As soon as one reads the title of this post, I am willing to bet a handful of names pop into your mind. This initial thought is most likely followed by a quick passing of puzzlement that the “Father of Modern Military History” would most likely been after the era of the American Revolution. More closely connected with the French Revolution or Prussia or even later after the unification of Germany in the 19th century.
None of those thoughts land on what European historians contend is the “Father of Modern Military History.” Bear with me a moment though before you click off this post. Have you ever browsed the aisles of Barnes and Noble? Of course you have, history enthusiasts tend to be book enthusiasts. A few weeks back that is what I was doing over my weekend. I strayed too far, however, and left the “United States History” section and ventured into the “World History” section. Ever done that?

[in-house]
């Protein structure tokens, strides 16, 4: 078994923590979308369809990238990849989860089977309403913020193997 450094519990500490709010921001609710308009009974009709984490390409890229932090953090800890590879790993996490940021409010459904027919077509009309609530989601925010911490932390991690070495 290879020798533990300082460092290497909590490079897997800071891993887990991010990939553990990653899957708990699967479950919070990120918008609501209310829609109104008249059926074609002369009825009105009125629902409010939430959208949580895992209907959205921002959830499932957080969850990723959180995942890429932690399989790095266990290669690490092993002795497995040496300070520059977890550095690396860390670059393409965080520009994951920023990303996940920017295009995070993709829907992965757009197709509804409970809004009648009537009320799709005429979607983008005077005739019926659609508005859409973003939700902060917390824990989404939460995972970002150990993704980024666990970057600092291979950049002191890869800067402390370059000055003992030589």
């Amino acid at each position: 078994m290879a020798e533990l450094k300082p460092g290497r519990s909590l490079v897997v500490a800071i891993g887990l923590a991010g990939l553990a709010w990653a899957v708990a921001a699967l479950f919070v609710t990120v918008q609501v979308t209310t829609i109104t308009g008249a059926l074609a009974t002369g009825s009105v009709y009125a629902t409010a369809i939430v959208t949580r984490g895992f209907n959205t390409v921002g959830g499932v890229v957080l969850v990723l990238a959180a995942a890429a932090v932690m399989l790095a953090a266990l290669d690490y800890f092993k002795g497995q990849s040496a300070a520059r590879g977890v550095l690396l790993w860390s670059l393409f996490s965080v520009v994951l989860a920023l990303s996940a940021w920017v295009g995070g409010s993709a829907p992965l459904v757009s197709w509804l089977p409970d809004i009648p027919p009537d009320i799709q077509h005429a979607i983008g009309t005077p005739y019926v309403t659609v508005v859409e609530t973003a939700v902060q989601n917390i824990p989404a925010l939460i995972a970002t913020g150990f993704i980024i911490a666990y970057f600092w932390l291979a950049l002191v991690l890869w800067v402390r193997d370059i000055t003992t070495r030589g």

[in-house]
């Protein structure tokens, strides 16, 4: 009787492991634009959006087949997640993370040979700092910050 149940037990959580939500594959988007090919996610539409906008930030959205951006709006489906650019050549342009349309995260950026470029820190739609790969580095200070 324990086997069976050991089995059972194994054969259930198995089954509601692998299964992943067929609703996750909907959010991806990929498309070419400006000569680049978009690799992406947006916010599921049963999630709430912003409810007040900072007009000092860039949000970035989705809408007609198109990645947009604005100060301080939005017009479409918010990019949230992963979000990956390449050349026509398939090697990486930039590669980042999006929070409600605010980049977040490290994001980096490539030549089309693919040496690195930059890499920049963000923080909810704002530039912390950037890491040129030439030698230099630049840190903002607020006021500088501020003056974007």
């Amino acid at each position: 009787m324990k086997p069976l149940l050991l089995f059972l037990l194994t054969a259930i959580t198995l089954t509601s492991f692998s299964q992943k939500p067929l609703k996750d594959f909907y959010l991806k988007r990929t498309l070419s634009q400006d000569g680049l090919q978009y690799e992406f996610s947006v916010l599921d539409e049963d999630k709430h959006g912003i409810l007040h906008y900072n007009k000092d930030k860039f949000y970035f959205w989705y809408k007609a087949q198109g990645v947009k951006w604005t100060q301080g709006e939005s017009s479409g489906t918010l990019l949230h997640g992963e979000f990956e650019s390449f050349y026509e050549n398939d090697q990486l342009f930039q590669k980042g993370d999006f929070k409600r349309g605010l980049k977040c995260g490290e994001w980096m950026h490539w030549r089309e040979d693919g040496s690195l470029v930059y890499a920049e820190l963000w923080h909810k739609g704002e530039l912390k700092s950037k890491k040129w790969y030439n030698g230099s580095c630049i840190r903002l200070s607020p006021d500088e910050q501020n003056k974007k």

That is when this book caught my eye, “A Warrior Dynasty, The Rise and Fall of Sweden as a Military Superpower, 1611-1721.” I can safely say, I knew exactly nada about Sweden and their era of being a “military superpower.” So, I figured I would take the plunge. One more book in the personal library cannot hurt right?
After an introduction outlining the need for a book of this history in English and a brief overview of Sweden up to the 17th century, the author, who happens to reside in Southwest Florida now, introduced me to the monarch of Sweden. In addition to being the king, he was the greatest military mind in Europe during this time frame of the Thirty Years War.